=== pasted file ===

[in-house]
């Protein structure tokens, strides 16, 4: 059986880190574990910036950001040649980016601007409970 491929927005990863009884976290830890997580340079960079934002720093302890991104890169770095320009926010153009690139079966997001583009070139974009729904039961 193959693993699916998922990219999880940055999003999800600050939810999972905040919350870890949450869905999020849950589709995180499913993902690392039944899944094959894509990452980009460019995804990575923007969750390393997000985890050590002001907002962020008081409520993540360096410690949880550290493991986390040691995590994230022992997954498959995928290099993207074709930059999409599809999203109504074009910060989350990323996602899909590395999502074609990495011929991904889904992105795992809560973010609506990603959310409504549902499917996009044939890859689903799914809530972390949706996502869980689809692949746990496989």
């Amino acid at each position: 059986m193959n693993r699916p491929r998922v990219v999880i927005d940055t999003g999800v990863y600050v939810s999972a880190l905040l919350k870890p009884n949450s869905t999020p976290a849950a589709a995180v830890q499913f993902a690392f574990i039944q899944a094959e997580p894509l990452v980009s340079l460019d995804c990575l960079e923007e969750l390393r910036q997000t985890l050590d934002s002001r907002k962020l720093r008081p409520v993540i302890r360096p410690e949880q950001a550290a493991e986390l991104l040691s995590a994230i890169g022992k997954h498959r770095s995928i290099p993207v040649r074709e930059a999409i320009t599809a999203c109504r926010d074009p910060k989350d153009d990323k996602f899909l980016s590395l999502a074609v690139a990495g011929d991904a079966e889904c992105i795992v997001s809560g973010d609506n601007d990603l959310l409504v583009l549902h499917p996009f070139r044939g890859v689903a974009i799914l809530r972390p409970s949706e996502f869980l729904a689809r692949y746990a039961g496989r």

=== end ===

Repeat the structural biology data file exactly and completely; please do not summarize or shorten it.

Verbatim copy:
[in-house]
């Protein structure tokens, strides 16, 4: 059986880190574990910036950001040649980016601007409970 491929927005990863009884976290830890997580340079960079934002720093302890991104890169770095320009926010153009690139079966997001583009070139974009729904039961 193959693993699916998922990219999880940055999003999800600050939810999972905040919350870890949450869905999020849950589709995180499913993902690392039944899944094959894509990452980009460019995804990575923007969750390393997000985890050590002001907002962020008081409520993540360096410690949880550290493991986390040691995590994230022992997954498959995928290099993207074709930059999409599809999203109504074009910060989350990323996602899909590395999502074609990495011929991904889904992105795992809560973010609506990603959310409504549902499917996009044939890859689903799914809530972390949706996502869980689809692949746990496989």
């Amino acid at each position: 059986m193959n693993r699916p491929r998922v990219v999880i927005d940055t999003g999800v990863y600050v939810s999972a880190l905040l919350k870890p009884n949450s869905t999020p976290a849950a589709a995180v830890q499913f993902a690392f574990i039944q899944a094959e997580p894509l990452v980009s340079l460019d995804c990575l960079e923007e969750l390393r910036q997000t985890l050590d934002s002001r907002k962020l720093r008081p409520v993540i302890r360096p410690e949880q950001a550290a493991e986390l991104l040691s995590a994230i890169g022992k997954h498959r770095s995928i290099p993207v040649r074709e930059a999409i320009t599809a999203c109504r926010d074009p910060k989350d153009d990323k996602f899909l980016s590395l999502a074609v690139a990495g011929d991904a079966e889904c992105i795992v997001s809560g973010d609506n601007d990603l959310l409504v583009l549902h499917p996009f070139r044939g890859v689903a974009i799914l809530r972390p409970s949706e996502f869980l729904a689809r692949y746990a039961g496989r």